Man vs. Car vs. Street Design: Why Are Pedestrian Deaths Increasing?

Studies aren't conclusive, but as we debate, the problem worsens

Illustration by Jon Estrada.

Illustration by Jon Estrada.

On a Friday night in early January, the driver of a Lexus sedan was heading east on Tropicana Avenue past Decatur Boulevard when a pedestrian tried to cross the street outside of a crosswalk. He was struck by the Lexus, taken to UMC and pronounced dead. It was one of the first auto-pedestrian accidents of the year in Las Vegas.

Of the 114 traffic-related deaths in the Las Vegas Metropolitan Police Department’s district in 2013, 47 were pedestrians. This marks a 17 percent increase over 2012, and also brings attention to a troubling national trend.

Although traffic fatalities overall have been declining nationwide for nearly a decade, traffic-related pedestrian deaths have been on the rise since 2009. On average nationwide, a pedestrian is killed every two hours in a traffic collision, according to the National Highway Traffic Safety Administration. A pedestrian is injured in a traffic accident every eight minutes, and 21 percent of children between 10 and 15 years old who die in traffic collisions are pedestrians, not passengers. Moreover, 44 percent of pedestrian deaths from traffic collisions happen mid-block, such as the accident on Tropicana, not at intersections.

Traffic analysts say many factors contribute to these rising stats, from poor street, sidewalk, signage and lighting design to distracted driving and inattentive walking. Studies abound, but definitive solutions are scarce. Kaci Hickox, a public health analyst at the Southern Nevada Health District, recently completed research showing that, of the pedestrian deaths in Clark County, a disproportionate share were homeless people. She’s following up with research into why that might be the case: More of those homeless who were killed had blood-alcohol levels of .08 or greater than other pedestrians had; plus, homeless tend to be walking near streets more often than the rest of the population.

On a larger scale, Las Vegas, like many Western sprawl cities, is not a particularly pedestrian-friendly metropolitan area, despite having one of the world’s most walked streets in the Strip. Pedestrian bridges at the major corners of the Strip decrease, but do not eliminate, auto/pedestrian collisions. Las Vegas is a city designed for an automobile-centric lifestyle, neighborhoods connected with freeways and six-lane thoroughfares. Even Downtown, where many are embracing a pedestrian lifestyle, the goal of “walkability” has yet to be achieved. As the Las Vegas Arts Commission recently debated further investment in the giant paintbrush artwork at the Arts District, critics suggested spending the money on a pedestrian bridge over Charleston Boulevard instead.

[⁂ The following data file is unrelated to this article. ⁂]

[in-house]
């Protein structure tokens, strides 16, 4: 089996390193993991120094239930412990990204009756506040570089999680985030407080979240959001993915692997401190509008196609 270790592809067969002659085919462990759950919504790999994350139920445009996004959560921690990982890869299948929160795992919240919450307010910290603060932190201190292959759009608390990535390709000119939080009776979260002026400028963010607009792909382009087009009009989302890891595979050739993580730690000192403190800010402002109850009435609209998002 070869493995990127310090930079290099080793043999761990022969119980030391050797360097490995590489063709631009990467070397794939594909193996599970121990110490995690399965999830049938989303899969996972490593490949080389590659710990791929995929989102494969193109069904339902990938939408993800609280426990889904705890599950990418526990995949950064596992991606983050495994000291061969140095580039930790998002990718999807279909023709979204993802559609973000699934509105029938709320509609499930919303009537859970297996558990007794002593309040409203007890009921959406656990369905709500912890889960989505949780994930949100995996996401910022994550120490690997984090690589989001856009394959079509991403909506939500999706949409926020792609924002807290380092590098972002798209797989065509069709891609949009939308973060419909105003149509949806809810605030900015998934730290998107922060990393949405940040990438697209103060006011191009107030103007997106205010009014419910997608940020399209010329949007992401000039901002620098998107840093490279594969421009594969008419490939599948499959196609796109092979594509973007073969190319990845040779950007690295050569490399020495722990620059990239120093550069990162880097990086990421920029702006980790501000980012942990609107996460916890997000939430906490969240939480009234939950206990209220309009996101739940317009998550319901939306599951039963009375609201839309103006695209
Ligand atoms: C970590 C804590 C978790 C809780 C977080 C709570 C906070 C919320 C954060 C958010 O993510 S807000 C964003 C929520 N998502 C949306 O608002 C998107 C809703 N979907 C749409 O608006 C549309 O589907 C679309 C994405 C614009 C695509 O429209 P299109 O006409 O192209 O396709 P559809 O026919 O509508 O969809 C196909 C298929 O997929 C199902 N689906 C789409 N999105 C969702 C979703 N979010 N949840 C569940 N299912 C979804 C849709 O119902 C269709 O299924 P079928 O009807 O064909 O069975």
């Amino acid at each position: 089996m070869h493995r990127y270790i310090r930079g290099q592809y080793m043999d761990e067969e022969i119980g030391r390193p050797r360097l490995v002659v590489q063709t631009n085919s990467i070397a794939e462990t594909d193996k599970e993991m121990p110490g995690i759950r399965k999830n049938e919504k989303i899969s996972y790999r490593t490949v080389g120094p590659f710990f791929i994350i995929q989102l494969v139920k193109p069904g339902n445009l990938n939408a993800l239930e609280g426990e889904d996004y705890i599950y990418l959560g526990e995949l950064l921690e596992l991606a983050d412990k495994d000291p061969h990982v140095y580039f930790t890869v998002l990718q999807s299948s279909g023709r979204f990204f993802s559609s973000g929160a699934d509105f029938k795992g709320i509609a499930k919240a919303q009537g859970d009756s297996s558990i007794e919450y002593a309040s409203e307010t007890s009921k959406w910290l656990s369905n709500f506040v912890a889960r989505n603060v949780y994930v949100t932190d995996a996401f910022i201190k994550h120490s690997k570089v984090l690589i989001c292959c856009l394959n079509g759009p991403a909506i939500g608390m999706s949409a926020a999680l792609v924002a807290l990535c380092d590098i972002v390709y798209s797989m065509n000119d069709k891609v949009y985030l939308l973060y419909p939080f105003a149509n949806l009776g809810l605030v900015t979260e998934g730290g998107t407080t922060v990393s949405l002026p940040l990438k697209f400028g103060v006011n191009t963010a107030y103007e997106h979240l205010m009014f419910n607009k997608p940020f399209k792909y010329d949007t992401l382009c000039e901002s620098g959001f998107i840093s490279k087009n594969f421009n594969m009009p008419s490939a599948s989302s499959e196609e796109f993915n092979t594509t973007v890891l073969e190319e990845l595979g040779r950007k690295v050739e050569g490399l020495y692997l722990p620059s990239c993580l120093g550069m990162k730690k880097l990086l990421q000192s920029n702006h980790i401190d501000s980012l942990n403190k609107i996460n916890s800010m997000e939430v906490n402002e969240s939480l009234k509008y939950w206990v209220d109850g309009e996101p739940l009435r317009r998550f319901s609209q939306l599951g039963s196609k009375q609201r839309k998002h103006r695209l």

So it was with mixed feelings that I watched, in December and January, the construction of a pedestrian bridge on the western edge of town. It’s a big, arching footbridge over Far Hills Avenue just west of Interstate 215, and is part of a larger project: the 215 loop trail, which ultimately will feed into the Valley Rim Trail, made primarily for recreational hiking and biking. The 215 loop trail is funded by different sources at different sections; this section by the City of Las Vegas.

It’s a cool project. I’ll probably use it. But every time I drive past the Far Hills pedestrian bridge, where walkers are still relatively few, I think of Maryland Parkway adjacent to UNLV. There, traffic is snarled daily while pedestrians try to navigate the crosswalk. Nearly every time I’m there, I see a car plow through that crosswalk, or a pedestrian stranded on the median while multiple cars fail to yield.

Wouldn’t it be nice if we could put the same energy and funding as the Interstate 215 loop into pedestrian safety in key inner-Valley locations?

At some point, most everyone is a pedestrian. Even if you drive virtually everywhere, you walk from parking lots to stores, or you walk to get your mail, or you walk from your car to your doctor’s office. The goal of walkability shouldn’t be confined to Downtown.

“As a community we need to say, ‘Wait a minute; this is getting worse,’” says Jennifer Pharr, a UNLV occupational and environmental health professor who has researched pedestrian accidents in the Valley. “What can we do? Pay attention.”